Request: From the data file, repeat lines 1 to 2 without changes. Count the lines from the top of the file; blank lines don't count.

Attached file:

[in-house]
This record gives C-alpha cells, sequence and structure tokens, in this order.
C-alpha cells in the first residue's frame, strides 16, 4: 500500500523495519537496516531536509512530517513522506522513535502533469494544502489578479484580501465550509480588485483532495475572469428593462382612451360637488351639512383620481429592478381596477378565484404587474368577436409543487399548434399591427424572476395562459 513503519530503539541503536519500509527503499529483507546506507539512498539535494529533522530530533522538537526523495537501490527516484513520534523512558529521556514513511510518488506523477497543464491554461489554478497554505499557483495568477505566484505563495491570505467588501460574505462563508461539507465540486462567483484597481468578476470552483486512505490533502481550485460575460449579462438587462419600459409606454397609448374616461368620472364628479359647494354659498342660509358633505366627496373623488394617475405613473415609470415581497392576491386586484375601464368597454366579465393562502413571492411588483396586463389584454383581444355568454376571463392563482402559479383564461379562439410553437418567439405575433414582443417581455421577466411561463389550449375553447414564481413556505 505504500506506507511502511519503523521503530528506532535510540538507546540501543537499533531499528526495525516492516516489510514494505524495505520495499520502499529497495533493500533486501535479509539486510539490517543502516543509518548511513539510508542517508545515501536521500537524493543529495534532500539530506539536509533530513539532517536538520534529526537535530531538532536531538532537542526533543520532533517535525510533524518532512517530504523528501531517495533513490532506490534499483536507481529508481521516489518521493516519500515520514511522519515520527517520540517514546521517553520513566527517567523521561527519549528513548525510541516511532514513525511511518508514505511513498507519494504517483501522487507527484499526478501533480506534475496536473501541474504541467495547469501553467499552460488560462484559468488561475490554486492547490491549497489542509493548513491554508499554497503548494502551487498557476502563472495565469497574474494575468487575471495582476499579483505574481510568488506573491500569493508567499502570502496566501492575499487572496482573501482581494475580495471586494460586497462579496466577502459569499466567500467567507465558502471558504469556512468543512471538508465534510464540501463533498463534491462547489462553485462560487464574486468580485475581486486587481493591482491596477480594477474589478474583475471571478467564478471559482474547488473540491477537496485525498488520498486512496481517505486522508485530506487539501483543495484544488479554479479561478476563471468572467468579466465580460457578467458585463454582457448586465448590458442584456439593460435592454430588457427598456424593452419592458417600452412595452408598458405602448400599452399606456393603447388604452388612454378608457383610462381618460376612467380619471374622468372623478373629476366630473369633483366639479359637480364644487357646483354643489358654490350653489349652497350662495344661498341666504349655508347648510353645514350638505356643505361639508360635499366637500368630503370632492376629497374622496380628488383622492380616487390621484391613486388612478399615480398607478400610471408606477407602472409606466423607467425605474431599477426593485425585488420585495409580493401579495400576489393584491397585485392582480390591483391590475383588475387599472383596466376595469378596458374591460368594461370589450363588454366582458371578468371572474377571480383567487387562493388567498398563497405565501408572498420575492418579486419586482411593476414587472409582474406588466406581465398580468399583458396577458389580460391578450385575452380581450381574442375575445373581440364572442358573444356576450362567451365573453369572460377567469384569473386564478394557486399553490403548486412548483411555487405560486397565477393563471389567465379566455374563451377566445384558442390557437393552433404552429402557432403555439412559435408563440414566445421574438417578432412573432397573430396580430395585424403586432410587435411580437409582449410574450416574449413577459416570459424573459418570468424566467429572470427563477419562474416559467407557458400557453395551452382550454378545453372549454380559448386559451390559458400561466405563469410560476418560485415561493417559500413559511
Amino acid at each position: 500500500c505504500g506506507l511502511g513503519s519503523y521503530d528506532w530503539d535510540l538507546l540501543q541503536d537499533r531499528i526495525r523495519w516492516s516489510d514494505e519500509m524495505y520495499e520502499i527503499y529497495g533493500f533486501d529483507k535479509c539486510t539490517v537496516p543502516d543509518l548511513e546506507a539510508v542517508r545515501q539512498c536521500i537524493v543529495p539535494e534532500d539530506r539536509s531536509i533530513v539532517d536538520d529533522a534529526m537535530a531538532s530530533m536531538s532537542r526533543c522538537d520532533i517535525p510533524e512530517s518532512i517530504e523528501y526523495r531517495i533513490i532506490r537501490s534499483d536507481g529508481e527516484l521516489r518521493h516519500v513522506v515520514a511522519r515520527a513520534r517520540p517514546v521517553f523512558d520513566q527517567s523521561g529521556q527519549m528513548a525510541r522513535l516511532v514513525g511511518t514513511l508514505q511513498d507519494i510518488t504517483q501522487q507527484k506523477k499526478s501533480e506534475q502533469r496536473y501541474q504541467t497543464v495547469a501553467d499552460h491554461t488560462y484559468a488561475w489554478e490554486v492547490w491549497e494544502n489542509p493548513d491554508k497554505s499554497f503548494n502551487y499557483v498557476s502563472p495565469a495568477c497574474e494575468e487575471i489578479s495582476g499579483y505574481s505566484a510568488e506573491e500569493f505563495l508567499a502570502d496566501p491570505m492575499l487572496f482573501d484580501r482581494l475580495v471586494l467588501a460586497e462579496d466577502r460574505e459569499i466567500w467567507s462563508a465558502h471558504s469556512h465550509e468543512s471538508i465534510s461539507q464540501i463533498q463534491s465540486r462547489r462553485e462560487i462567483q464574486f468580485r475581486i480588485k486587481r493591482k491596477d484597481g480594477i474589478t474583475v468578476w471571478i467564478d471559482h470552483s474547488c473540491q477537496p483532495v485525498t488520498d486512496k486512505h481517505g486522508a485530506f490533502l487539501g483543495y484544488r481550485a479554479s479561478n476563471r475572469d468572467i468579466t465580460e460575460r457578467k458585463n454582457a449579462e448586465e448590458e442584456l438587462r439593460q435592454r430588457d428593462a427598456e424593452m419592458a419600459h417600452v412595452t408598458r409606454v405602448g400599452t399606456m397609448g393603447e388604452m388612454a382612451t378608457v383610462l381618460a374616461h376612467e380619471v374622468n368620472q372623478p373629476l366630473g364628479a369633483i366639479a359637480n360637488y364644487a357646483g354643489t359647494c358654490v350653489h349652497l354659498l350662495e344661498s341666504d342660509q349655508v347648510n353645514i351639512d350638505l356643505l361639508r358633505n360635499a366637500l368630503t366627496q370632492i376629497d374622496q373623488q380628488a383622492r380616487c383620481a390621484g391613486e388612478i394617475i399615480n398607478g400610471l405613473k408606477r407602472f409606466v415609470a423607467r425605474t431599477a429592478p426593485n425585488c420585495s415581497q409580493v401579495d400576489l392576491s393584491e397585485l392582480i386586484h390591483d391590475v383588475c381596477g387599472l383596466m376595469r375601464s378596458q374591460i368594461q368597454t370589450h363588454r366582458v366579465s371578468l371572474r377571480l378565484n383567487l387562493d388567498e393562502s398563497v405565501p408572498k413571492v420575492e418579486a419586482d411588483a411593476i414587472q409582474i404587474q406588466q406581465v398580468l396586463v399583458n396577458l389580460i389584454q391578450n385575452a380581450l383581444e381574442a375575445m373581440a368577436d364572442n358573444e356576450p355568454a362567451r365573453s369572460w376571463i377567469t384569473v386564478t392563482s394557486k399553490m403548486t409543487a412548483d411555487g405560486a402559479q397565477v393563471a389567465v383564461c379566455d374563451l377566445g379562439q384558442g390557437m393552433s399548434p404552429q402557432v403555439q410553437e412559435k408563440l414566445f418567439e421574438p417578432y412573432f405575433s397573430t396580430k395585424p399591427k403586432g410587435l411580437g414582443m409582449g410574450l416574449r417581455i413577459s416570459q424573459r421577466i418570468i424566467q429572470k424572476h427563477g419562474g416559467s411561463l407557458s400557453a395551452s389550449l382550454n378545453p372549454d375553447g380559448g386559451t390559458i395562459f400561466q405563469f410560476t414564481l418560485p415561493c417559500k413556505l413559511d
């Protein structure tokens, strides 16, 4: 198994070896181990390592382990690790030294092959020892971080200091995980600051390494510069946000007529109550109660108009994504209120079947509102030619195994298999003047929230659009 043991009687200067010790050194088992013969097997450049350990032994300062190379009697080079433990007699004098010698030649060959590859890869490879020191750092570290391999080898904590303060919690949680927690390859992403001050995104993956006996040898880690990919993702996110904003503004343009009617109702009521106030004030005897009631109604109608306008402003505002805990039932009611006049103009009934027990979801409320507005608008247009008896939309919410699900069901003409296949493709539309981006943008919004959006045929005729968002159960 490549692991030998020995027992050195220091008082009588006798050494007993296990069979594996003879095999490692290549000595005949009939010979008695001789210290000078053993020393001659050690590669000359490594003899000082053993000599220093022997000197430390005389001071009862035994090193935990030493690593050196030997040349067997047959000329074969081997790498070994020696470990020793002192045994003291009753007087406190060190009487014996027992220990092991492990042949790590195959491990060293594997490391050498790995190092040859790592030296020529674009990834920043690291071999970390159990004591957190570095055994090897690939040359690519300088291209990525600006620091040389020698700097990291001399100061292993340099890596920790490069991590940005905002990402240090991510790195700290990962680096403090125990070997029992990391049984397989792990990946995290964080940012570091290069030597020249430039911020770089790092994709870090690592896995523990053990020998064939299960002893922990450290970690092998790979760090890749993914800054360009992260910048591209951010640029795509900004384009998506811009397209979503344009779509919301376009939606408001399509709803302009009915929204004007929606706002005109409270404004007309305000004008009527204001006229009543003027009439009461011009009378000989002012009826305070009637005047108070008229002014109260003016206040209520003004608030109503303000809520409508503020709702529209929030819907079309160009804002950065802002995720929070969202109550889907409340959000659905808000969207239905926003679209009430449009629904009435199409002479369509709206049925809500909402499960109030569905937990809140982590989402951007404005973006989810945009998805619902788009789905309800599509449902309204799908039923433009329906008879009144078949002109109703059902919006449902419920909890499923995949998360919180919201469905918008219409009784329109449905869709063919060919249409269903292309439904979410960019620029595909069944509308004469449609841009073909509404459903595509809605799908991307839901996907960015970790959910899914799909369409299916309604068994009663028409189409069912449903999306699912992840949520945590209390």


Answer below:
[in-house]
This record gives C-alpha cells, sequence and structure tokens, in this order.